My mom told us that we should have good shoes, a good suit, and a watch, so I was running around at age 10 looking like a little old man. But somehow I grew to understand that a watch is a representation of myself, of my culture, taste, awareness and aesthetic.
We have far more options for black Americans to tell stories outside of slavery, but whenever it comes to slavery, it’s an uncomfortable subject. Why? Because it’s the most unresolved subject in American history.
A new setting is amazing cause it’s new for the team, and it’s new for our characters. It’s a breakaway from the normal deal. You get so tired, locked into a show for so many years. You get used to doing the same thing. A little shake-up and change is good.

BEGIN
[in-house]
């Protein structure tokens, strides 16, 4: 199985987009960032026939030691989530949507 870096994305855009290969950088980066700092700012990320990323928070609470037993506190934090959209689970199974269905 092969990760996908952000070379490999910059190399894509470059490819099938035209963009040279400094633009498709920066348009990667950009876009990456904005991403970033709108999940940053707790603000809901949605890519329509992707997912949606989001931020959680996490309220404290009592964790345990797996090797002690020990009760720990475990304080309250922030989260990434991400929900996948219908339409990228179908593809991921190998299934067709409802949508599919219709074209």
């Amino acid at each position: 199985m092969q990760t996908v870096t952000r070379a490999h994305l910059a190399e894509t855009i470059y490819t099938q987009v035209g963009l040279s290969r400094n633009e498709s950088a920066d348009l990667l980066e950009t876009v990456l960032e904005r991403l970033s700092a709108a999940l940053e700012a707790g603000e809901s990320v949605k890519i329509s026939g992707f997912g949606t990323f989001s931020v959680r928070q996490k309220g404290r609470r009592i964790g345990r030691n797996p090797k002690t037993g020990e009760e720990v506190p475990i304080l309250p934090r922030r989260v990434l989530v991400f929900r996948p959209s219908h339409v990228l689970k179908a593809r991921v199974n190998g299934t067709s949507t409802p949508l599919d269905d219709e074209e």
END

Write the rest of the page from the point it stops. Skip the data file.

Every job you do, somebody’s looking at it. You’re leaving an impression on somebody. What is going to be your footprint?
With any good projects, I feel like the off-screen chemistry factors on-screen. It’s great when you don’t have to force it, but when it’s not there, you better focus on getting there because, as we live with these characters, we spend more time with one another than we do our families at home.
My approach is always the same. I try to be as honest as possible. Find the real honesty and humanity in the character because even a fictional character is supposed to feel real. And my job is to find that reality and bring it to the screen.